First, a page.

At Work

Providing Real, Active Help for the Unemployed

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Losing your job stinks. Getting fired, laid off, or going bankrupt – the form it takes doesn’t matter. It feels terrible.

Uncertainty and shame sometimes go hand in hand with unemployment. People who lose their jobs are sometimes unwilling to tell others. They are often unwilling to ask for help. What’s more, sometimes the help they get isn’t really helpful.

Chances are you know someone who needs help. According to the June 2016 employment report from the Bureau of Labor Statistics, 7.8 million people are currently unemployed in the U.S. That’s about 5 percent of the workforce.

In 2009, during the Great Recession, unemployment peaked at about 10 percent, affecting nearly 16 million Americans.

That’s a lot of people! What can we, as Christians, do to help friends and loved ones who have lost their jobs? Here are four practical actions to take.

Provide Real, Active Help

When we learn someone is looking for a job, we often drop names on them: “Oh, you should talk with John Smith and Jane Jones. I think their companies are hiring.” Then, we walk away feeling like we’ve helped, but we really haven’t.

Just dropping names leaves our unemployed friends on their own to figure out how to contact John and Jane, explain their unemployment situation, and then ask for help finding a job.

Real, active help goes beyond dropping names. We should call John and Jane ourselves: “Hey Jane, my friend is looking for a job and is interested in your company. He is someone I really respect and I think he’d be a great fit. Would you mind if I connect the two of you by email?”

That is real help. If you are in a position to hire or create jobs in your organization, why not go one step further? Use the position God has given you to create opportunities for others and help them flourish.

In seeking to really, truly help, our unemployed friends, let’s love in word and deed (1 John 3:18). Let’s do things that will actually help them get jobs, and not just the things that make us feel better.

Offer Intentional Encouragement

The uncertainty that accompanies unemployment sometimes leads to fear and anxiety. Can we pay the bills? When will I find a new job? Will we have to move? What impact will this have on my family?

In 1 Thessalonians 5:11, the Apostle Paul exhorts us to encourage one another and build each other up. Let’s be intentional about this with those facing unemployment. Let’s seek them out in the way we would like to be pursued if we were in the same situation.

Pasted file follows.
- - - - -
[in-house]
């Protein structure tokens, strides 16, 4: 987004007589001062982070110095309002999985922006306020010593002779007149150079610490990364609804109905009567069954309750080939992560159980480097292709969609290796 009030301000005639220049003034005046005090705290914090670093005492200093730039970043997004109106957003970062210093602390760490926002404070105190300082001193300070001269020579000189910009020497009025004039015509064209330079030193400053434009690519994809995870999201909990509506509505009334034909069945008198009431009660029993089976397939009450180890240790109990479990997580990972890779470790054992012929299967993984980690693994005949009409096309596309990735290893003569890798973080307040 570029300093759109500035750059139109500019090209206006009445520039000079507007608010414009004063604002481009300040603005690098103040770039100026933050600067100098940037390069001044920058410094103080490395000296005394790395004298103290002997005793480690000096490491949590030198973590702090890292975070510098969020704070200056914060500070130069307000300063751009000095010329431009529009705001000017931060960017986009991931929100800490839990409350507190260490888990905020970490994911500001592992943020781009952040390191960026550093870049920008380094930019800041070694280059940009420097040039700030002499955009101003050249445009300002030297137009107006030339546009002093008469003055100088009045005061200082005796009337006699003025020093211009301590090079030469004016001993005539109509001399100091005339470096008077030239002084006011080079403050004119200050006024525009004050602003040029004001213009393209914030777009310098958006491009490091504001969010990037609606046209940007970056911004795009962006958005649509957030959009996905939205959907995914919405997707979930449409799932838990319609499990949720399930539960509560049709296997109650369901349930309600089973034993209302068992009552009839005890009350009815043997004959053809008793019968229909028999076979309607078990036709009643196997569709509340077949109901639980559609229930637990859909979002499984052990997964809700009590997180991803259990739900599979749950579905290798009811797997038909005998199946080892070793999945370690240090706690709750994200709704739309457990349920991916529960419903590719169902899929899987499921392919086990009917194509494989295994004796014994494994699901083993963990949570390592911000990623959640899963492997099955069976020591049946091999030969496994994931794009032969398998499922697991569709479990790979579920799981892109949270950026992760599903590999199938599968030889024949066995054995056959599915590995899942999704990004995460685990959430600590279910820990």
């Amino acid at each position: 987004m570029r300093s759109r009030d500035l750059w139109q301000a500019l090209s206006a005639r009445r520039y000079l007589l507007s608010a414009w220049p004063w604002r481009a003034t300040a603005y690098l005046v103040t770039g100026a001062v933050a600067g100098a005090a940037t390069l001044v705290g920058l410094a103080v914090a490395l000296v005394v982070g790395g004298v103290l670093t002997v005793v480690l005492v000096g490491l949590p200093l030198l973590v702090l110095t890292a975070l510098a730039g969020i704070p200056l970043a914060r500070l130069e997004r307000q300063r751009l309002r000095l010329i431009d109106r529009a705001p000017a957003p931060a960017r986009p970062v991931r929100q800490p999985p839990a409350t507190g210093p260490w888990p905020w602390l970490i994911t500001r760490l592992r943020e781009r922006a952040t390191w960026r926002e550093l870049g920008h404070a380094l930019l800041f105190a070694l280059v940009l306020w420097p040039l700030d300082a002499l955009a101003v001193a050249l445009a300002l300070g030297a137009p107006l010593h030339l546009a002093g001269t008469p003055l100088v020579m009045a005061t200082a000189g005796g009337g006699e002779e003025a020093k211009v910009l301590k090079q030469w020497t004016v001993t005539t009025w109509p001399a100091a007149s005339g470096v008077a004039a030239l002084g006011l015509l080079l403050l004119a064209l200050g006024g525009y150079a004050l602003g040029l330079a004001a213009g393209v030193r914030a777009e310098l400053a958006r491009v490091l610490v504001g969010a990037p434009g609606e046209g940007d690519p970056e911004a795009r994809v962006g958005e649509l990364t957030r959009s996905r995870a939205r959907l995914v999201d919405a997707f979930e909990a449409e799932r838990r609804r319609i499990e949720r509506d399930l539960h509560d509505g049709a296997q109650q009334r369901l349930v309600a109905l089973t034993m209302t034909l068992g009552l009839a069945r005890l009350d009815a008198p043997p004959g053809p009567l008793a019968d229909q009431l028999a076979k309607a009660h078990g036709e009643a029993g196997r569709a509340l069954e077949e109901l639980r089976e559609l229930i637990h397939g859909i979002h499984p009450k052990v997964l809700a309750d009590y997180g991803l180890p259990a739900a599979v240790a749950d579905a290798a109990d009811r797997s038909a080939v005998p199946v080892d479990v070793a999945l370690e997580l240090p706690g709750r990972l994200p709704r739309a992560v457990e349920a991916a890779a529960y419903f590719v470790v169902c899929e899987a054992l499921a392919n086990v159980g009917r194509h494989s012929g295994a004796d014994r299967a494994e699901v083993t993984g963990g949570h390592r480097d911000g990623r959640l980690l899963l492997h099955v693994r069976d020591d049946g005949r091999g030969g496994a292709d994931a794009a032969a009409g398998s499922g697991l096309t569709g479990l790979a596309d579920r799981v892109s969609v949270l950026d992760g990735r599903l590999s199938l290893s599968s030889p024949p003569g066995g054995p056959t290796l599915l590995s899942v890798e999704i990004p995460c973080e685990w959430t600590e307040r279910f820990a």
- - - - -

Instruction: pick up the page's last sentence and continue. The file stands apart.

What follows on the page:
You might find they are angry with God and man for their situation. They may be cynical or down on themselves. They may be having trouble following Paul’s charge to rejoice in all things (Phil. 4:4).

Be gentle and wise with your counsel. Let them tell their stories and talk about their concerns (James 1:19). Be careful not to offer trite, Christian-ese platitudes. At the same time, don’t be afraid to encourage them with songs, hymns, and spiritual songs (Eph. 5:19).

Be Present in Their Lives

Losing a job can be humiliating. The process of networking, telling the story over and over, sending resumes to distant business contacts – these are a constant reminder that you don’t have a job. Talking with close friends and family about job leads (often the best approach to finding a new job) can be particularly difficult.

It’s pretty easy for job hunters to escape to the relative safety and anonymity of their homes and apartments. Unemployment can quickly become a lonely existence as people retreat from their normal gatherings with friends and family.

It’s on us, the employed, to seek and show hospitality to the unemployed. In a sense, this is Paul’s charge to us – to use our freedom to love and serve others (Gal. 5:13).

Stay in touch with your unemployed friends. Make an extra effort to visit them. Invite them out to gatherings. Let them know you want them to be there. You might need to be a little more persistent than usual.

Pray Boldly

Romans 8 reminds us that we are not despised servants of the King. We are servants, but also adopted children. The promise of inheritance is ours.

As sons and daughters of the King of Glory, we can boldly approach his throne (Heb. 4:16). He cares deeply about us and our lives. He hears our prayers.

Let’s ask God to provide jobs for our friends, so they might glorify him with the work of their hands. Let’s ask him to provide them with income so that they might provide for their families. Let’s ask for them to have opportunities to serve God by serving others with all that he has created them to do.

Let’s not hesitate, either. Pray with urgency and confidence. Pray continually (1 Thess. 5:17).

In each of these things – active help, encouragement, presence, and prayer – the burden is on us to make the first step. It’s on us to seek out our unemployed friends and love them in word and deed.

Let’s get after it! If you have other ideas about providing real, active help to the unemployed, we’d love to hear them.

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